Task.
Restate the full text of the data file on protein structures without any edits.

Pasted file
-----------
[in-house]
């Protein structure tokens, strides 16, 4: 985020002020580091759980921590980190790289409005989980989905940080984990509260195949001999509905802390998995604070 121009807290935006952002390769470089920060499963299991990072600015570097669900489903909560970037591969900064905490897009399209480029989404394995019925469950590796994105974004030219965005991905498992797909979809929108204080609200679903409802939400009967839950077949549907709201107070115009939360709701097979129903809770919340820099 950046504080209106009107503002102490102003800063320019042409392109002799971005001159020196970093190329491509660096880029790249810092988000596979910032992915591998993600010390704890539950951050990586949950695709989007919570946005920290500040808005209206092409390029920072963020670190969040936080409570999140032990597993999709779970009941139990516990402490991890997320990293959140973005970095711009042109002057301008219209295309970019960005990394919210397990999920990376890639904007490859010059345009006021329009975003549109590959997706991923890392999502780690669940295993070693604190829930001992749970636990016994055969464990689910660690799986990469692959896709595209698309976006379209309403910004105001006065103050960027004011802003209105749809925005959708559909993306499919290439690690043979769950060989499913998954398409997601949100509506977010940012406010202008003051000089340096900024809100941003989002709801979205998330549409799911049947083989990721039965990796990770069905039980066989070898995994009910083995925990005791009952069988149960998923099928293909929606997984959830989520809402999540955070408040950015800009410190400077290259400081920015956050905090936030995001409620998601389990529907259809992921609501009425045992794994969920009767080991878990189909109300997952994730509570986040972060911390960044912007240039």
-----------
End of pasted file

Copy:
[in-house]
């Protein structure tokens, strides 16, 4: 985020002020580091759980921590980190790289409005989980989905940080984990509260195949001999509905802390998995604070 121009807290935006952002390769470089920060499963299991990072600015570097669900489903909560970037591969900064905490897009399209480029989404394995019925469950590796994105974004030219965005991905498992797909979809929108204080609200679903409802939400009967839950077949549907709201107070115009939360709701097979129903809770919340820099 950046504080209106009107503002102490102003800063320019042409392109002799971005001159020196970093190329491509660096880029790249810092988000596979910032992915591998993600010390704890539950951050990586949950695709989007919570946005920290500040808005209206092409390029920072963020670190969040936080409570999140032990597993999709779970009941139990516990402490991890997320990293959140973005970095711009042109002057301008219209295309970019960005990394919210397990999920990376890639904007490859010059345009006021329009975003549109590959997706991923890392999502780690669940295993070693604190829930001992749970636990016994055969464990689910660690799986990469692959896709595209698309976006379209309403910004105001006065103050960027004011802003209105749809925005959708559909993306499919290439690690043979769950060989499913998954398409997601949100509506977010940012406010202008003051000089340096900024809100941003989002709801979205998330549409799911049947083989990721039965990796990770069905039980066989070898995994009910083995925990005791009952069988149960998923099928293909929606997984959830989520809402999540955070408040950015800009410190400077290259400081920015956050905090936030995001409620998601389990529907259809992921609501009425045992794994969920009767080991878990189909109300997952994730509570986040972060911390960044912007240039």